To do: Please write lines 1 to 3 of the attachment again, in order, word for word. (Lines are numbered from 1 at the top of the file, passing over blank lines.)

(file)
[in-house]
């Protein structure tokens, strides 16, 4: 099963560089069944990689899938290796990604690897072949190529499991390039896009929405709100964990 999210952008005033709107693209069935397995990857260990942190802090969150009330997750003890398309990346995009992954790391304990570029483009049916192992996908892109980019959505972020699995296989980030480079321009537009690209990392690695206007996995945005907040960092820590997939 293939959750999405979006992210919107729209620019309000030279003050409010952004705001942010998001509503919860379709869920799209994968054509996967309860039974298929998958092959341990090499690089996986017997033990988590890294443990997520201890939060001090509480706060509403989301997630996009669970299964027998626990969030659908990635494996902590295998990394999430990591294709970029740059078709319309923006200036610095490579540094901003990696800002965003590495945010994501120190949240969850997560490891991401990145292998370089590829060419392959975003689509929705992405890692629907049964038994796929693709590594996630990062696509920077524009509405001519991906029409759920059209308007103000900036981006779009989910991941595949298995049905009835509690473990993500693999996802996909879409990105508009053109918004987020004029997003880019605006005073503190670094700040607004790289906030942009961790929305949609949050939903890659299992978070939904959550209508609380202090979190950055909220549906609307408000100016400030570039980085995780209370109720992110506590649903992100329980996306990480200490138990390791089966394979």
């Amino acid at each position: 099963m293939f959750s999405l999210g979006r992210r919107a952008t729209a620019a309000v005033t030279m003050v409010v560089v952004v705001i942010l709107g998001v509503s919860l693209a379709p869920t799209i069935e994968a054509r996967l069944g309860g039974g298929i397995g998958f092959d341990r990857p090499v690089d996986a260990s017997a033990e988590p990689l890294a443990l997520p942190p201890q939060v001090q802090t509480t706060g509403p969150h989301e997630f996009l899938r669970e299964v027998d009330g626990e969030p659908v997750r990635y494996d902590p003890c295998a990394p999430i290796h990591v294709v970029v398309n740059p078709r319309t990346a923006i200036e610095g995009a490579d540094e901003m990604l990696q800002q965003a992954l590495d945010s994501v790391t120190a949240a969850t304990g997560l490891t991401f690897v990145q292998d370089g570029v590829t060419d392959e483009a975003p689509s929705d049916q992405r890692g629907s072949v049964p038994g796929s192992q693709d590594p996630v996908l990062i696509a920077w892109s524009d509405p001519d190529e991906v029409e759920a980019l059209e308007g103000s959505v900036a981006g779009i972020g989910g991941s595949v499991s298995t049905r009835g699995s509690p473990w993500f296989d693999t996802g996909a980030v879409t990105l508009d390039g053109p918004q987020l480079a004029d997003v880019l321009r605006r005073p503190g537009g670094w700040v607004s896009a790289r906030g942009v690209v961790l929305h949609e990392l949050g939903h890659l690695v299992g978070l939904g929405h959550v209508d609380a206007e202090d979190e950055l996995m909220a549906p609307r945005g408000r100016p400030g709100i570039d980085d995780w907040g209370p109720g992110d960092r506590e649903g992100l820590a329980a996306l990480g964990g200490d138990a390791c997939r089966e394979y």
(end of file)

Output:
[in-house]
């Protein structure tokens, strides 16, 4: 099963560089069944990689899938290796990604690897072949190529499991390039896009929405709100964990 999210952008005033709107693209069935397995990857260990942190802090969150009330997750003890398309990346995009992954790391304990570029483009049916192992996908892109980019959505972020699995296989980030480079321009537009690209990392690695206007996995945005907040960092820590997939 293939959750999405979006992210919107729209620019309000030279003050409010952004705001942010998001509503919860379709869920799209994968054509996967309860039974298929998958092959341990090499690089996986017997033990988590890294443990997520201890939060001090509480706060509403989301997630996009669970299964027998626990969030659908990635494996902590295998990394999430990591294709970029740059078709319309923006200036610095490579540094901003990696800002965003590495945010994501120190949240969850997560490891991401990145292998370089590829060419392959975003689509929705992405890692629907049964038994796929693709590594996630990062696509920077524009509405001519991906029409759920059209308007103000900036981006779009989910991941595949298995049905009835509690473990993500693999996802996909879409990105508009053109918004987020004029997003880019605006005073503190670094700040607004790289906030942009961790929305949609949050939903890659299992978070939904959550209508609380202090979190950055909220549906609307408000100016400030570039980085995780209370109720992110506590649903992100329980996306990480200490138990390791089966394979």
């Amino acid at each position: 099963m293939f959750s999405l999210g979006r992210r919107a952008t729209a620019a309000v005033t030279m003050v409010v560089v952004v705001i942010l709107g998001v509503s919860l693209a379709p869920t799209i069935e994968a054509r996967l069944g309860g039974g298929i397995g998958f092959d341990r990857p090499v690089d996986a260990s017997a033990e988590p990689l890294a443990l997520p942190p201890q939060v001090q802090t509480t706060g509403p969150h989301e997630f996009l899938r669970e299964v027998d009330g626990e969030p659908v997750r990635y494996d902590p003890c295998a990394p999430i290796h990591v294709v970029v398309n740059p078709r319309t990346a923006i200036e610095g995009a490579d540094e901003m990604l990696q800002q965003a992954l590495d945010s994501v790391t120190a949240a969850t304990g997560l490891t991401f690897v990145q292998d370089g570029v590829t060419d392959e483009a975003p689509s929705d049916q992405r890692g629907s072949v049964p038994g796929s192992q693709d590594p996630v996908l990062i696509a920077w892109s524009d509405p001519d190529e991906v029409e759920a980019l059209e308007g103000s959505v900036a981006g779009i972020g989910g991941s595949v499991s298995t049905r009835g699995s509690p473990w993500f296989d693999t996802g996909a980030v879409t990105l508009d390039g053109p918004q987020l480079a004029d997003v880019l321009r605006r005073p503190g537009g670094w700040v607004s896009a790289r906030g942009v690209v961790l929305h949609e990392l949050g939903h890659l690695v299992g978070l939904g929405h959550v209508d609380a206007e202090d979190e950055l996995m909220a549906p609307r945005g408000r100016p400030g709100i570039d980085d995780w907040g209370p109720g992110d960092r506590e649903g992100l820590a329980a996306l990480g964990g200490d138990a390791c997939r089966e394979y």